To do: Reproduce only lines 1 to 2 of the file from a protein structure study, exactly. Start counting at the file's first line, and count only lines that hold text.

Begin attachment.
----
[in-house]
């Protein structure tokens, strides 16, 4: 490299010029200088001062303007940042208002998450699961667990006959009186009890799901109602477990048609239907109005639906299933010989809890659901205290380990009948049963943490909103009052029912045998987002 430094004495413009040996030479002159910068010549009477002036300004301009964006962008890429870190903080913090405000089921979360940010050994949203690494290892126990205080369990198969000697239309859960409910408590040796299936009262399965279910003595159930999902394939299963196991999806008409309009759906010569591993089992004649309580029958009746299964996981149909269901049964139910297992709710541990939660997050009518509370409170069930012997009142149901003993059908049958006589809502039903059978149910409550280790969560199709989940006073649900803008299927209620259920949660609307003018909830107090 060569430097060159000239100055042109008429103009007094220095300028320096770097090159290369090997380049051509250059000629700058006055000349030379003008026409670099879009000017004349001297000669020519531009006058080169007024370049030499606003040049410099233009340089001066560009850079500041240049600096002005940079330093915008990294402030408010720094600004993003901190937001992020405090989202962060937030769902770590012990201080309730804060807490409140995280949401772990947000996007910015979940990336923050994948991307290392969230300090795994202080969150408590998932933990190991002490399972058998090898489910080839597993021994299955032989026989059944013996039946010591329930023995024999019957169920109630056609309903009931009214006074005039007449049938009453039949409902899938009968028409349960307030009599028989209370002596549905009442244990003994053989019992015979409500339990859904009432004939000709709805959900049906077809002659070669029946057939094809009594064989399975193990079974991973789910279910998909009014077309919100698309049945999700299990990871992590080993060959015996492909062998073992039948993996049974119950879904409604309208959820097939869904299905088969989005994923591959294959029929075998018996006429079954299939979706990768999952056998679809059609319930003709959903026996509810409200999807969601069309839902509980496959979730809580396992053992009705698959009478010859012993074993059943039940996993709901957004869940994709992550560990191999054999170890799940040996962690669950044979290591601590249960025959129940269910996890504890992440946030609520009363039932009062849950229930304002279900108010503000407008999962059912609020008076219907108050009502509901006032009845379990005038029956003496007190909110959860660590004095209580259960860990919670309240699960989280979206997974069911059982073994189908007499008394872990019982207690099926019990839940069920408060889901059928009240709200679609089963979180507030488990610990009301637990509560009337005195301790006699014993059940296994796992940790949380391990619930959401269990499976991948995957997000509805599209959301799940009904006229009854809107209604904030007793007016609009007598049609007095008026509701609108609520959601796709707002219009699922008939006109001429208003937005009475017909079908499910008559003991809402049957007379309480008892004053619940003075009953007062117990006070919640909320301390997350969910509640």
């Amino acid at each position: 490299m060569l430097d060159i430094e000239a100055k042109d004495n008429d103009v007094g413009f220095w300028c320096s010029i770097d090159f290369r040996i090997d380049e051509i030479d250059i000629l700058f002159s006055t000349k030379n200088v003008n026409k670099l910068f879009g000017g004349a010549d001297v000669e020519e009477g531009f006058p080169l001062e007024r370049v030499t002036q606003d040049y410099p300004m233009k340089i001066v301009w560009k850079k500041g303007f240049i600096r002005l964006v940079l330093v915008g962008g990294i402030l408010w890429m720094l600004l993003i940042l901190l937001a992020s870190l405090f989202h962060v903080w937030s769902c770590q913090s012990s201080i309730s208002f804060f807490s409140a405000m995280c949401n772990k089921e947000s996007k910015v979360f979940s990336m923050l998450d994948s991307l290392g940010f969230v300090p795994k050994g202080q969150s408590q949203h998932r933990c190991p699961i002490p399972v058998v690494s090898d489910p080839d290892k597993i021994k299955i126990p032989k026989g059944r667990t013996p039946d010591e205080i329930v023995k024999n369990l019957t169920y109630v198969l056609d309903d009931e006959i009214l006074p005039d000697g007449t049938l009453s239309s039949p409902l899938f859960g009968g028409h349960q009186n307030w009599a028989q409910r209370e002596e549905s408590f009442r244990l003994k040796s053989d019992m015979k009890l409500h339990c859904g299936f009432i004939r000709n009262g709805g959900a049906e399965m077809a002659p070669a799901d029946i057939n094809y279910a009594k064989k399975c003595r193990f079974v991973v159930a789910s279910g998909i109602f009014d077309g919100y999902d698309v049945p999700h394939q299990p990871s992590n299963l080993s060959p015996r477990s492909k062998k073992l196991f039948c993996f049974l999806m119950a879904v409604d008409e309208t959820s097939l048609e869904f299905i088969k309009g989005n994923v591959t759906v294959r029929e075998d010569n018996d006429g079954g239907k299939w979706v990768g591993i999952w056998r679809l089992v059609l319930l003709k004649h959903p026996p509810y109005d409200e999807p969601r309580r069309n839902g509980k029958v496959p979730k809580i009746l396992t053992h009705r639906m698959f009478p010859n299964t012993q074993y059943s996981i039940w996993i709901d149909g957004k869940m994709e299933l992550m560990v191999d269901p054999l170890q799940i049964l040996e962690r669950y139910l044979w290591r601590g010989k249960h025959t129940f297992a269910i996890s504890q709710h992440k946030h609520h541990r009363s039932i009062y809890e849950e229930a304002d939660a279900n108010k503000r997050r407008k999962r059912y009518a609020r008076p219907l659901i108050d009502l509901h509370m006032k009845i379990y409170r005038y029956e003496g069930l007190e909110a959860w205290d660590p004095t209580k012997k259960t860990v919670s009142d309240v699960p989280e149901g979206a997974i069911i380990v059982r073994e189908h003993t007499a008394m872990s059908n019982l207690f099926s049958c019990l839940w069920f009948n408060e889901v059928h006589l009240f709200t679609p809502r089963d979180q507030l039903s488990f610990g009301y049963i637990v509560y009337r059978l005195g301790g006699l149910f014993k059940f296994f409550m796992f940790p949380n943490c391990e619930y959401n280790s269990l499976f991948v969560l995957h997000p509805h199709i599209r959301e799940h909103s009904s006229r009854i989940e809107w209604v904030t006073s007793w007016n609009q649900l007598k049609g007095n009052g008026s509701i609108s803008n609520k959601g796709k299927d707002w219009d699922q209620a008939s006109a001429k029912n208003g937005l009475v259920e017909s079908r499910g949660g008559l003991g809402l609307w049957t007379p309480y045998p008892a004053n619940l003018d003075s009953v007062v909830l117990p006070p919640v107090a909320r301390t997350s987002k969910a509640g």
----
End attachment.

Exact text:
[in-house]
């Protein structure tokens, strides 16, 4: 490299010029200088001062303007940042208002998450699961667990006959009186009890799901109602477990048609239907109005639906299933010989809890659901205290380990009948049963943490909103009052029912045998987002 430094004495413009040996030479002159910068010549009477002036300004301009964006962008890429870190903080913090405000089921979360940010050994949203690494290892126990205080369990198969000697239309859960409910408590040796299936009262399965279910003595159930999902394939299963196991999806008409309009759906010569591993089992004649309580029958009746299964996981149909269901049964139910297992709710541990939660997050009518509370409170069930012997009142149901003993059908049958006589809502039903059978149910409550280790969560199709989940006073649900803008299927209620259920949660609307003018909830107090 060569430097060159000239100055042109008429103009007094220095300028320096770097090159290369090997380049051509250059000629700058006055000349030379003008026409670099879009000017004349001297000669020519531009006058080169007024370049030499606003040049410099233009340089001066560009850079500041240049600096002005940079330093915008990294402030408010720094600004993003901190937001992020405090989202962060937030769902770590012990201080309730804060807490409140995280949401772990947000996007910015979940990336923050994948991307290392969230300090795994202080969150408590998932933990190991002490399972058998090898489910080839597993021994299955032989026989059944013996039946010591329930023995024999019957169920109630056609309903009931009214006074005039007449049938009453039949409902899938009968028409349960307030009599028989209370002596549905009442244990003994053989019992015979409500339990859904009432004939000709709805959900049906077809002659070669029946057939094809009594064989399975193990079974991973789910279910998909009014077309919100698309049945999700299990990871992590080993060959015996492909062998073992039948993996049974119950879904409604309208959820097939869904299905088969989005994923591959294959029929075998018996006429079954299939979706990768999952056998679809059609319930003709959903026996509810409200999807969601069309839902509980496959979730809580396992053992009705698959009478010859012993074993059943039940996993709901957004869940994709992550560990191999054999170890799940040996962690669950044979290591601590249960025959129940269910996890504890992440946030609520009363039932009062849950229930304002279900108010503000407008999962059912609020008076219907108050009502509901006032009845379990005038029956003496007190909110959860660590004095209580259960860990919670309240699960989280979206997974069911059982073994189908007499008394872990019982207690099926019990839940069920408060889901059928009240709200679609089963979180507030488990610990009301637990509560009337005195301790006699014993059940296994796992940790949380391990619930959401269990499976991948995957997000509805599209959301799940009904006229009854809107209604904030007793007016609009007598049609007095008026509701609108609520959601796709707002219009699922008939006109001429208003937005009475017909079908499910008559003991809402049957007379309480008892004053619940003075009953007062117990006070919640909320301390997350969910509640």